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US top court leans toward keeping Maryland’s ban on assault weapons, potentially setting precedent for gun control

On March 20, 2024, a significant legal examination took place within the halls of the 4th U.S. Circuit Court of Appeals, potentially setting a precedent for the future of gun control legislation in the United States. During an en banc session—a rare full-court hearing—the 15 judges deliberated over the constitutionality of Maryland’s ban on assault weapons, a topic that has ignited fervent debates across the nation. This hearing, featuring a bench composed of nine judges appointed by Democratic presidents and six by Republicans, was not just another legal proceeding but a pivotal moment that could influence the interpretation of the Second Amendment in the context of modern firearm technology and societal needs.

At the heart of the discussion was Maryland’s legislative response to the harrowing 2012 tragedy at Sandy Hook Elementary School in Newtown, Connecticut, where a shooter wielding a semi-automatic rifle claimed the lives of 26 individuals, including 20 children. In the wake of this devastation, Maryland enacted a ban on assault weapons, aiming to prevent such atrocities from recurring within its jurisdiction. The law specifically targets firearms like the AR-15 semi-automatic rifle, a weapon that has become emblematic of the national debate over gun control.

The appellate court’s deliberation followed in the wake of a landmark 2022 Supreme Court ruling that expanded gun rights, casting a shadow of uncertainty over the future of state-level firearms regulation. This ruling, issued by the court’s conservative majority, introduced a new criterion for evaluating gun laws, stipulating that restrictions must align with the nation’s historical tradition of firearm regulation. This development formed the backdrop against which the 4th Circuit’s hearing unfolded, as the court grappled with the task of reconciling this broadened interpretation of the Second Amendment with the imperative to safeguard public safety.

Central to the appellants’ argument was the assertion that Americans possess a right to own firearms that are in common use, including the widely popular AR-15 rifle. This perspective hinges on the Supreme Court’s recent jurisprudence, which articulated that the government cannot impose a blanket prohibition on a category of firearms unless they are deemed “highly unusual in society at large.” The challengers, represented by attorney Peter Patterson on behalf of several gun rights groups, contended that Maryland’s ban flouts this principle, arguing that the law unjustly restricts access to a type of weapon that has become prevalent in American society.

Yet, several judges on the panel expressed skepticism regarding the unbridled application of the Second Amendment to modern firearms technology. U.S. Circuit Judge Harvie Wilkinson, an appointee of former President Ronald Reagan, underscored the historical practice of firearms regulation, noting that states have traditionally exercised the authority to adapt laws in response to technological advancements in weaponry. This viewpoint suggests a recognition of the dynamic nature of constitutional rights, which may necessitate nuanced interpretations in the face of evolving societal challenges.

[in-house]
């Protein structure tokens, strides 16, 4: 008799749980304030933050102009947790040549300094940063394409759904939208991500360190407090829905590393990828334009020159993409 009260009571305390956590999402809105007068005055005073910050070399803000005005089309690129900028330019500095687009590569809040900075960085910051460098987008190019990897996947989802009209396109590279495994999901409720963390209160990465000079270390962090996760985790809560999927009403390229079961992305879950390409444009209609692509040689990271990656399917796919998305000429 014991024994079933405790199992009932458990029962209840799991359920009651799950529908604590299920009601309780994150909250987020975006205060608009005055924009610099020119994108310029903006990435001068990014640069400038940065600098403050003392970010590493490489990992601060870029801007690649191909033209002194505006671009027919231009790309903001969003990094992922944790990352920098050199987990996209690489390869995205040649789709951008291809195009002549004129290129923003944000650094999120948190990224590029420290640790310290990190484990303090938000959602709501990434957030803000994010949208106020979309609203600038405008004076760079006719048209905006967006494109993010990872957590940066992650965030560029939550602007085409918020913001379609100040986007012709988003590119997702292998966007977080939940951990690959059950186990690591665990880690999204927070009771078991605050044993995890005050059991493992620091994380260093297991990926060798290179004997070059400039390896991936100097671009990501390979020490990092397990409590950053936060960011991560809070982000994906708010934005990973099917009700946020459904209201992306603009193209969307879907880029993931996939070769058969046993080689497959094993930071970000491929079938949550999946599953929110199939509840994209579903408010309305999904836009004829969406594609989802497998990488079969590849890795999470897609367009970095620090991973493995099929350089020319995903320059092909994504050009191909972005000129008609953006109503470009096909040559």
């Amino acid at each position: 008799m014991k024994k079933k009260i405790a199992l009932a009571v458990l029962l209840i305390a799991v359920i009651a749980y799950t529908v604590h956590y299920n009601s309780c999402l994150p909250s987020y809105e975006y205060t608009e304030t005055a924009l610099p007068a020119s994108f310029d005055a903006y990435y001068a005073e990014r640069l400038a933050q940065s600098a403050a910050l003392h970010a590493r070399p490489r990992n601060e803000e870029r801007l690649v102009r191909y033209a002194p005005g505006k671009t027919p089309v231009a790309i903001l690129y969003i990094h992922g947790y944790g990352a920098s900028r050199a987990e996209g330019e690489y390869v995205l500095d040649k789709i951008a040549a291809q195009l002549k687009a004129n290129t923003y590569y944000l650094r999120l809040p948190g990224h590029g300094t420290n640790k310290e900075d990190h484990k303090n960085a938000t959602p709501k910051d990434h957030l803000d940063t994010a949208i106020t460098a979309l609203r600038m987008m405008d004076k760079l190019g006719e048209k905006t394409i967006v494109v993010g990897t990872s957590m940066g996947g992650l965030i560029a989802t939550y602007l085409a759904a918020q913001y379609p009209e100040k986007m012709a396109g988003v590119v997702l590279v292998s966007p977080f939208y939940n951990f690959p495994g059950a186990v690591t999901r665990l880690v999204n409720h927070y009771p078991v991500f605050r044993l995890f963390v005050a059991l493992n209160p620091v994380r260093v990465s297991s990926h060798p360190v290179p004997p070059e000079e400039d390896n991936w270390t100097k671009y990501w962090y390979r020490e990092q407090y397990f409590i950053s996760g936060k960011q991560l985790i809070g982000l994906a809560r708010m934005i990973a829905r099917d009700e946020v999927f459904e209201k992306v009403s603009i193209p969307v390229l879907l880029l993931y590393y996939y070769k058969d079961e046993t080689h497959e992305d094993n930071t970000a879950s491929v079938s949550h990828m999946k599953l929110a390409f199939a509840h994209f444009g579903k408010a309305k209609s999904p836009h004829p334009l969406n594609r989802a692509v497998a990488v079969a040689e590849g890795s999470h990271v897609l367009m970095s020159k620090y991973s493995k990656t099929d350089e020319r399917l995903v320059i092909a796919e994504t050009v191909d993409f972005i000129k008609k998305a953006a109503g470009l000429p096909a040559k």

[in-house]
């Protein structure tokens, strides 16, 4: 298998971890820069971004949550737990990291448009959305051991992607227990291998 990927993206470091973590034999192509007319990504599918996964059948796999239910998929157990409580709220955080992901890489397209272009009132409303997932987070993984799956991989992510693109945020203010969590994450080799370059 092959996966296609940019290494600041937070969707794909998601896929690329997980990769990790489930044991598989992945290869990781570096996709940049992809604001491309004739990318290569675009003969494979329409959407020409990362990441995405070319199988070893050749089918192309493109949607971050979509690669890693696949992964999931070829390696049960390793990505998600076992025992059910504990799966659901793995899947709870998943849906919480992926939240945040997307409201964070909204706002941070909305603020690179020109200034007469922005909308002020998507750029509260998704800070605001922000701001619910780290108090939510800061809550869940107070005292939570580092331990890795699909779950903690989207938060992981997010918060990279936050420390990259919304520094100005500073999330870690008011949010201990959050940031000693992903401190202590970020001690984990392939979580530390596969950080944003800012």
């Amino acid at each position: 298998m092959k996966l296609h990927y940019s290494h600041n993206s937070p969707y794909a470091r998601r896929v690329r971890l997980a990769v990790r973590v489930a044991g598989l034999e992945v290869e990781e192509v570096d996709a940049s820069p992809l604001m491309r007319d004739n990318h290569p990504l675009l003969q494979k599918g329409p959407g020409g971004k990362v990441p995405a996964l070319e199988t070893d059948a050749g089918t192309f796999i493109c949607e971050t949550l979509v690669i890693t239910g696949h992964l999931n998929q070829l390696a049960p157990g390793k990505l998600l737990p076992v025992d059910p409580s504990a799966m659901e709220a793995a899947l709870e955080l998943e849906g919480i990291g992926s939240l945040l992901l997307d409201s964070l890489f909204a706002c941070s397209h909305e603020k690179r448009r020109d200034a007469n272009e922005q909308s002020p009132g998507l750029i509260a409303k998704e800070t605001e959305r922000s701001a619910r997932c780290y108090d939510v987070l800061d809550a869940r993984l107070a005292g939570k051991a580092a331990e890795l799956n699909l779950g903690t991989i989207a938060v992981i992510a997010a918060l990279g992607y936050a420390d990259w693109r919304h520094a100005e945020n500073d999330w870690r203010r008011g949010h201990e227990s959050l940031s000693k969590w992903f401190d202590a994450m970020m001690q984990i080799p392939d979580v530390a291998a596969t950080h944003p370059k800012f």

Amidst the legal arguments and judicial inquiries, a broader philosophical question emerged: to what extent should the proliferation of a specific weapon impact its legal status? Chief U.S. Circuit Judge Albert Diaz, nominated by former President Barack Obama, probed the implications of a legal framework in which the commonality of a dangerous weapon precludes its regulation, posing hypothetical scenarios to illustrate the potential absurdity of such a doctrine. Similarly, U.S. Circuit Judge Robert King, another Obama appointee, invoked the Supreme Court’s prior decision in District of Columbia v. Heller, which acknowledged the permissibility of banning firearms more suited for military than civilian use, drawing a parallel between the AR-15 and the military-grade M-16 rifle.

In contrast, U.S. Circuit Judge Paul Neimeyer, appointed by former President George H.W. Bush, appeared more receptive to the challenge against the ban. He suggested that the burden rests on the state to demonstrate both the dangerousness and unusualness of assault weapons, hinting at the possibility of remanding the case for a more detailed examination of these factors.

The case, Bianchi v. Brown, thus stands at the confluence of legal principle, historical precedent, and contemporary societal concerns. Its outcome could have far-reaching implications, not only for Maryland’s ability to regulate firearms but also for the broader national discourse on the balance between individual rights and collective safety. As the 4th Circuit Court of Appeals deliberates over this complex legal landscape, the eyes of the nation await a decision that could redefine the contours of the Second Amendment for the modern era.

“As the 4th U.S. Circuit Court of Appeals seems poised to uphold Maryland’s assault weapons ban, it’s a crucial moment for public safety. This decision could signal a meaningful step towards reconciling the right to bear arms with the imperative need to protect communities from mass shootings. It’s about finding a balanced approach that respects constitutional rights while addressing the undeniable risks posed by assault weapons in the wrong hands,” Dr. Iain Overton, Executive Director of Action on Armed Violence (AOAV), said in response to the court’s inclination.